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JOURNAL ARTICLE

Improving the implementation of nutrition guidelines in childcare centres improves child dietary intake: findings of a randomised trial of an implementation intervention

Kirsty Seward, Luke Wolfenden, Meghan Finch, John Wiggers, Rebecca Wyse, Jannah Jones, Sze Lin Yoong
Public Health Nutrition 2018, 21 (3): 607-617
29173218

OBJECTIVE: Evidence suggests that improvements to the childcare nutrition environment can have a positive impact on child dietary intake. The primary aim of the present study was to assess, relative to usual care, the effectiveness of a multi-strategy implementation intervention in improving childcare compliance with nutrition guidelines. As a secondary aim, the impact on child dietary intake was assessed.

DESIGN: Parallel-group, randomised controlled trial design. The 6-month intervention was designed to overcome barriers to implementation of the nutrition guidelines that had been identified by applying the theoretical domains framework.

SETTING: Hunter New England region, New South Wales, Australia.

SUBJECTS: Forty-five centre-based childcare services.

RESULTS: There were no differences between groups in the proportion of services providing food servings (per child) compliant with nutrition guideline recommendations for all five (5/5) food groups at follow-up (i.e. full compliance). Relative to control services, intervention services were more likely to be compliant with guidelines (OR; 95 % CI) in provision of fruit (10·84; 1·19, 551·20; P=0·0024), meat and meat alternatives (8·83; 1·55, -; P=0·023), dairy (8·41; 1·60, 63·62; P=0·006) and discretionary foods (17·83; 2·15, 853·73; P=0·002). Children in intervention services consumed greater servings (adjusted difference; 95 % CI) of fruit (0·41; 0·09, 0·73; P=0·014) and vegetables (0·70; 0·33, 1·08; P<0·001).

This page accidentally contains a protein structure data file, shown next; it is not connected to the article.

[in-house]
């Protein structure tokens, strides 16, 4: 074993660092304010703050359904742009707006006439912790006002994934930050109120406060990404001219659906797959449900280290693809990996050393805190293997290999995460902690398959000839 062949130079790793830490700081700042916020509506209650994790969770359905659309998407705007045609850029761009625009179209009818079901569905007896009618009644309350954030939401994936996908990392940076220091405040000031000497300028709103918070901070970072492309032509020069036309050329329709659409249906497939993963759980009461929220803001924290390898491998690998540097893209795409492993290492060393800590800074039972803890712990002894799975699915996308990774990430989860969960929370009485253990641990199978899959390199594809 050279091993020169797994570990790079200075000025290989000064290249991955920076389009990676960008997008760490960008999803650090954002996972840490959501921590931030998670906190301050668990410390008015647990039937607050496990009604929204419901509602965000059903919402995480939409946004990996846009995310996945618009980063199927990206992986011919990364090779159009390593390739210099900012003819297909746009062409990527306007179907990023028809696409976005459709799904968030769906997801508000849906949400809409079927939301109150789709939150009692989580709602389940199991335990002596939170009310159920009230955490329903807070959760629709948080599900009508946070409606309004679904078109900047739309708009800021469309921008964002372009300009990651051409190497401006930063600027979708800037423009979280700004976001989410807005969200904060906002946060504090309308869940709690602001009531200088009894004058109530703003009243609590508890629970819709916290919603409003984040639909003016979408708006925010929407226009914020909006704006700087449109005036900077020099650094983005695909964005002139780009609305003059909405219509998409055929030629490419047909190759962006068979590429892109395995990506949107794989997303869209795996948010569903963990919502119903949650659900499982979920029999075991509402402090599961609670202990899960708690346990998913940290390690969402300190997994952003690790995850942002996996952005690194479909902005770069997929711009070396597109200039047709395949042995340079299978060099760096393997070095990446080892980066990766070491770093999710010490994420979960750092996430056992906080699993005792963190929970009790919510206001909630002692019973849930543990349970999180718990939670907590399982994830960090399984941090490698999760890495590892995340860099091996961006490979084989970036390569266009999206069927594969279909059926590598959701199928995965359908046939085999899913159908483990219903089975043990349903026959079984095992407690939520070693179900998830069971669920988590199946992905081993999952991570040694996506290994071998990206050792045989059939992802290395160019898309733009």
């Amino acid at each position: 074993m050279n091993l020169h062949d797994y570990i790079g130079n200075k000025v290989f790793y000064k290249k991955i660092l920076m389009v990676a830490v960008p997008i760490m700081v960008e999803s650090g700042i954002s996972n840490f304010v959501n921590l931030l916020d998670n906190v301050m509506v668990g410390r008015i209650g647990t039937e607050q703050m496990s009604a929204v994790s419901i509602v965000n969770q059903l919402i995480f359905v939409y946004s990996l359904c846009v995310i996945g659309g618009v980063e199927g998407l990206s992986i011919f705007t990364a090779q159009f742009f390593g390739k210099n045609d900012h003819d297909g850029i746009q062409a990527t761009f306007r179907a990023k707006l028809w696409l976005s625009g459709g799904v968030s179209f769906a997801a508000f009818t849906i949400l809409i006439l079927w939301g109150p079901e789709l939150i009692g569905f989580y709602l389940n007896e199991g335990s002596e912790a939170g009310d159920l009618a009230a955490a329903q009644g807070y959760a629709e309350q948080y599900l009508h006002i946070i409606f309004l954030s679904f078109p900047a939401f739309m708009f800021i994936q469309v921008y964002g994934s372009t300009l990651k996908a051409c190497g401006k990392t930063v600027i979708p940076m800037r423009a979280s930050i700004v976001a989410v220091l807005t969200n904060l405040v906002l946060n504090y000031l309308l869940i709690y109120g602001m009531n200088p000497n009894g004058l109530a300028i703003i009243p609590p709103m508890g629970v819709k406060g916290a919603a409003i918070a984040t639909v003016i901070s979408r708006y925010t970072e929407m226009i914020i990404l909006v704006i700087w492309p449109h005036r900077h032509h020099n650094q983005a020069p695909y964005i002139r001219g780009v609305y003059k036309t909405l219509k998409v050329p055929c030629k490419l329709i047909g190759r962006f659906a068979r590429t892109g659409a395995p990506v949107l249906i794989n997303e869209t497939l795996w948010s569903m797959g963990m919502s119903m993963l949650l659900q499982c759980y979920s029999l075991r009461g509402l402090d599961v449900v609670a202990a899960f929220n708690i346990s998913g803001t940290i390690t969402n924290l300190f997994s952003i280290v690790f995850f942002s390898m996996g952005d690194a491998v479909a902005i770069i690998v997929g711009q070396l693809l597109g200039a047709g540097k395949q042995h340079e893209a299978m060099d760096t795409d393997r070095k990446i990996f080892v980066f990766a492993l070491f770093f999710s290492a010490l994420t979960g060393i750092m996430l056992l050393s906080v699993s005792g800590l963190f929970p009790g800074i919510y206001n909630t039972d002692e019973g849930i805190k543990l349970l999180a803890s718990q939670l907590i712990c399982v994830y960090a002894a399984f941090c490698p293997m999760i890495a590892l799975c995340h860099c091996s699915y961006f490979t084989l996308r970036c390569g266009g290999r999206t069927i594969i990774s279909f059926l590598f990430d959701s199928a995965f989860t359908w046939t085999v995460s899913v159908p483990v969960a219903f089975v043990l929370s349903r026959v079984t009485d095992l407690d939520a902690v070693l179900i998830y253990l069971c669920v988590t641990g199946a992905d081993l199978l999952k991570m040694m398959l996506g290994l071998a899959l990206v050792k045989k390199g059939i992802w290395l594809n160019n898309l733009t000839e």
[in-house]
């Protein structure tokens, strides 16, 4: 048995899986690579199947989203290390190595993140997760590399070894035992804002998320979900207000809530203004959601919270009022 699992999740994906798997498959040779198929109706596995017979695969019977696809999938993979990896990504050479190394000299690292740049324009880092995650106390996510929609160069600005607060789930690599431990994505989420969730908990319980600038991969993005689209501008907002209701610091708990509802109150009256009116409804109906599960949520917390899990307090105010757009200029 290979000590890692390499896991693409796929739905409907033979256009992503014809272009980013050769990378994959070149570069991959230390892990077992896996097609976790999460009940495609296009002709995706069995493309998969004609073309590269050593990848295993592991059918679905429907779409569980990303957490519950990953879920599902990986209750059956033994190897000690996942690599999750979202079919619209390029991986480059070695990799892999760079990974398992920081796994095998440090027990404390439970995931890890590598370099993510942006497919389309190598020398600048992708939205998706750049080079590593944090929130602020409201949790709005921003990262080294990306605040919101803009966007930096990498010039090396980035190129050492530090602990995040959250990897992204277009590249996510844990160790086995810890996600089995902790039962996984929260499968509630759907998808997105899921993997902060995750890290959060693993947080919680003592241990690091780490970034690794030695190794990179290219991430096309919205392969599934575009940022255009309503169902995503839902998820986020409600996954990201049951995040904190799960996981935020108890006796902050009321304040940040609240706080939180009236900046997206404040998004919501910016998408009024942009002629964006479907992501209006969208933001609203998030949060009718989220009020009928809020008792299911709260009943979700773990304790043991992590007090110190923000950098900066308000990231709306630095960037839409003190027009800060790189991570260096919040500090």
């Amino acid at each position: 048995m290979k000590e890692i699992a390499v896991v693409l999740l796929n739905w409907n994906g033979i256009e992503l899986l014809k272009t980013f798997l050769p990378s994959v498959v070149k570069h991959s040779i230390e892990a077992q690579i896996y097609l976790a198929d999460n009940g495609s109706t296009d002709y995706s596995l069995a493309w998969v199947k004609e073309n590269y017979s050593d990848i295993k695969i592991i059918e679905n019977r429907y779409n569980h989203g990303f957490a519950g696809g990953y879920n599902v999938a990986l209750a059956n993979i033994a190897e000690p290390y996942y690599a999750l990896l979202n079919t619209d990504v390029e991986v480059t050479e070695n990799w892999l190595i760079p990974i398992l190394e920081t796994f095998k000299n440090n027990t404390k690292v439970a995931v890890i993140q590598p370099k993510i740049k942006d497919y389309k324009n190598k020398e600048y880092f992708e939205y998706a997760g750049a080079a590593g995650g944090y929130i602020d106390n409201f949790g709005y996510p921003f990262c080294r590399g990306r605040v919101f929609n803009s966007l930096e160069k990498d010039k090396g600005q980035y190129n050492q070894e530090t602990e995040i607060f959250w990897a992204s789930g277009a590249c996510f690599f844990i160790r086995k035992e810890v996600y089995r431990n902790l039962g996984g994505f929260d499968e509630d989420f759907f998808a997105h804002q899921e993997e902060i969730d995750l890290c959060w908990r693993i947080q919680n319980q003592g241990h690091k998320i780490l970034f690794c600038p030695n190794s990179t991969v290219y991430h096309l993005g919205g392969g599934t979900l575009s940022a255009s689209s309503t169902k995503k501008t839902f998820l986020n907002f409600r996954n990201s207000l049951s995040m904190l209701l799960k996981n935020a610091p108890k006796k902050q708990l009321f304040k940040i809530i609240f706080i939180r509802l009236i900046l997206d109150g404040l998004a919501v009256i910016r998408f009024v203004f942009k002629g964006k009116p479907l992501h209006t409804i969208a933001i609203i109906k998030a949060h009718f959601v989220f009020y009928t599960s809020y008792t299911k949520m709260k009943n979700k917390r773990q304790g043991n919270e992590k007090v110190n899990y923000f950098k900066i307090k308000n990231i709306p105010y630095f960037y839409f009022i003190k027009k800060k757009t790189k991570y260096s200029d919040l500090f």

CONCLUSIONS: Findings indicate that service-level changes to menus in line with dietary guidelines can result in improvements to children's dietary intake. The study provides evidence to advance implementation research in the setting as a means of enhancing child public health nutrition.

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